Police in Germany say they have found indications of radiation in two properties apparently used by a contact of murdered spy Alexander Litvinenko.
Mr Kovtun is reportedly being treated in Russia
Dmitry Kovtun, who met the former KGB agent on the day he fell ill, is being treated in hospital in Russia.
Police said traces of radiation were found at the Hamburg flat of his ex-wife and at her mother's home outside the city.
Officials in Moscow said Russian police may travel to Britain.
No radiation had been found at Mr Kovtun's own flat, which is in the same Hamburg apartment block, police said.
But the traces of radiation which were discovered in his ex-wife's Hamburg flat and the home of Mr Kovtun's former mother-in-law in the town of Haselau, west of Hamburg, could be a sign that a source of radiation had been there, they said.
Hamburg police said neither woman was a suspect in the investigation, but Mr Kovtun's 31-year-old ex-wife had been questioned by officers.
The apartment building was evacuated while police searched the flats, but officers said there was no danger to the public.
German police had previously stated their intention to examine Mr Kovtun's apartment in the city for traces of polonium-210, the radioactive substance found in murdered Mr Litvinenko's body.
It followed reports that Mr Kovtun had flown from Hamburg to London, where he met Mr Litvinenko last month.
Mr Kovtun is reportedly being treated in hospital for radiation poisoning.
The apartment block in the Ottensen district of the northern port city and the Haselau property are the latest in a series of buildings - most of them in London - to have been searched as part of inquiries into Mr Litvinenko's death.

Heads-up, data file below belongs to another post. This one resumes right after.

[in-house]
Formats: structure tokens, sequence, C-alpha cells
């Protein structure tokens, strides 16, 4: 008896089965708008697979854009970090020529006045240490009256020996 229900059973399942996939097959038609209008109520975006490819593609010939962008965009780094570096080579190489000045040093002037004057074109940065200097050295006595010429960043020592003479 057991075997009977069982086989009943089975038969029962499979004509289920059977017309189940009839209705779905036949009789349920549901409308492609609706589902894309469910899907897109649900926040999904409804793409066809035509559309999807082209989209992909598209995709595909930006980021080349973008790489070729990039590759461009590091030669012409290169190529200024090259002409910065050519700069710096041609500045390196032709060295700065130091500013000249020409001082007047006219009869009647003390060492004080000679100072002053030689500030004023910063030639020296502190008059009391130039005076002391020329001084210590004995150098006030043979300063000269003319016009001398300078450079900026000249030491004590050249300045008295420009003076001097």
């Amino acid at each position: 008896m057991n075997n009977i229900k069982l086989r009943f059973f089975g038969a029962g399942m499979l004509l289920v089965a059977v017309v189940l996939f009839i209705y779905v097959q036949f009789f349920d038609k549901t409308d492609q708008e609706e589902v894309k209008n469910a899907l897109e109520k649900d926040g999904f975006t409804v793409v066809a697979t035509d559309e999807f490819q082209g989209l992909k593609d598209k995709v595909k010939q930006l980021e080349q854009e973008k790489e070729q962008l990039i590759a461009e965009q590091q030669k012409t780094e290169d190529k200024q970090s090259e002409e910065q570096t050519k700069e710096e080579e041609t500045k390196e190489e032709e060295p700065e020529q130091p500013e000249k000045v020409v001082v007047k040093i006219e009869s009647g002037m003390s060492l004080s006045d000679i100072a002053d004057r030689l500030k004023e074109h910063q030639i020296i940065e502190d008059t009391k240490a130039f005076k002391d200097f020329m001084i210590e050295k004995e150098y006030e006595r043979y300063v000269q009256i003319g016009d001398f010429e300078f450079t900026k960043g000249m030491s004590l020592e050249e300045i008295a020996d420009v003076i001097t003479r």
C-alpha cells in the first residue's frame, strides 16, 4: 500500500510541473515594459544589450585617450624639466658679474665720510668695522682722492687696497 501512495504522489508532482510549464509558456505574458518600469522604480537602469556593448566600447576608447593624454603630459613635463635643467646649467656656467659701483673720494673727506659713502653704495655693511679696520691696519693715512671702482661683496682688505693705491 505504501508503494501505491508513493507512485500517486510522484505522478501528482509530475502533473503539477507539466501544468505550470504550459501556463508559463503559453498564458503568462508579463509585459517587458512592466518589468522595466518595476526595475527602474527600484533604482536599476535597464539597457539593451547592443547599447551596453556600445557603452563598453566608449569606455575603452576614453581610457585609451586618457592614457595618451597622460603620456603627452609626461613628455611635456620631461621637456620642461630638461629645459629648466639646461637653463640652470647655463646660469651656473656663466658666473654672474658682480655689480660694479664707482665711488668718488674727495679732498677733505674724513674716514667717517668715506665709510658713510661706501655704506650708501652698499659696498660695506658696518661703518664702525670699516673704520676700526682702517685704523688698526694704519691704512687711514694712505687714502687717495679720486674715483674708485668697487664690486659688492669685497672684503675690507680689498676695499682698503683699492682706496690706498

Andrei Lugovoi has failed to meet investigators for questioning
The British murder inquiry is being run parallel to an investigation in Russia, but Moscow has said it will not extradite any suspects in the case to the UK.
A spokeswoman from the Russian Prosecutor General's Office has told the BBC that Moscow is considering sending a group of Russian police officers to Britain.
Mr Litvinenko, who had been a vocal critic of the Kremlin, issued a statement on his deathbed accusing Russian President Vladimir Putin of ordering his poisoning, but this has been dismissed by the Kremlin.
The 43-year-old died in a London hospital on 23 November after apparently being poisoned by polonium-210.
He had fallen ill on 1 November after a series of meetings in London.
One of them, at the city's Millennium Hotel, involved Mr Litvinenko, former KGB officer Andrei Lugovoi, Mr Lugovoi's business associate Mr Kovtun and a fourth man, Vyacheslav Sokolenko.
Their meeting has become the main focus of the police inquiry.
Mr Lugovoi was this week due to have met British officers investigating Mr Litvinenko's death, but that did not happen.
He and Mr Kovtun are both currently undergoing medical checks in Russia, but there have been conflicting reports about their health.
Mr Lugovoi's lawyer said his client's condition should not have prevented him from being questioned.
Mr Kovtun has been reported as being in a coma and also suffering from radiation damage to his intestines and kidneys, but this has been denied by Mr Lugovoi's lawyer, Andrei Romashov.
Meanwhile, it has emerged that seven bar staff who were working at the Millennium Hotel's Pine Bar on 1 November have tested positive for low levels of polonium-210.
The Health Protection Agency (HPA) said they faced "no health risk in the short term", but the concern was that they may be at a very small increased risk of cancer in the long term.
It stressed the risk to the general public was likely to be "very low".
The HPA has asked anyone who was at the Pine Bar between 31 October and 2 November to contact NHS Direct.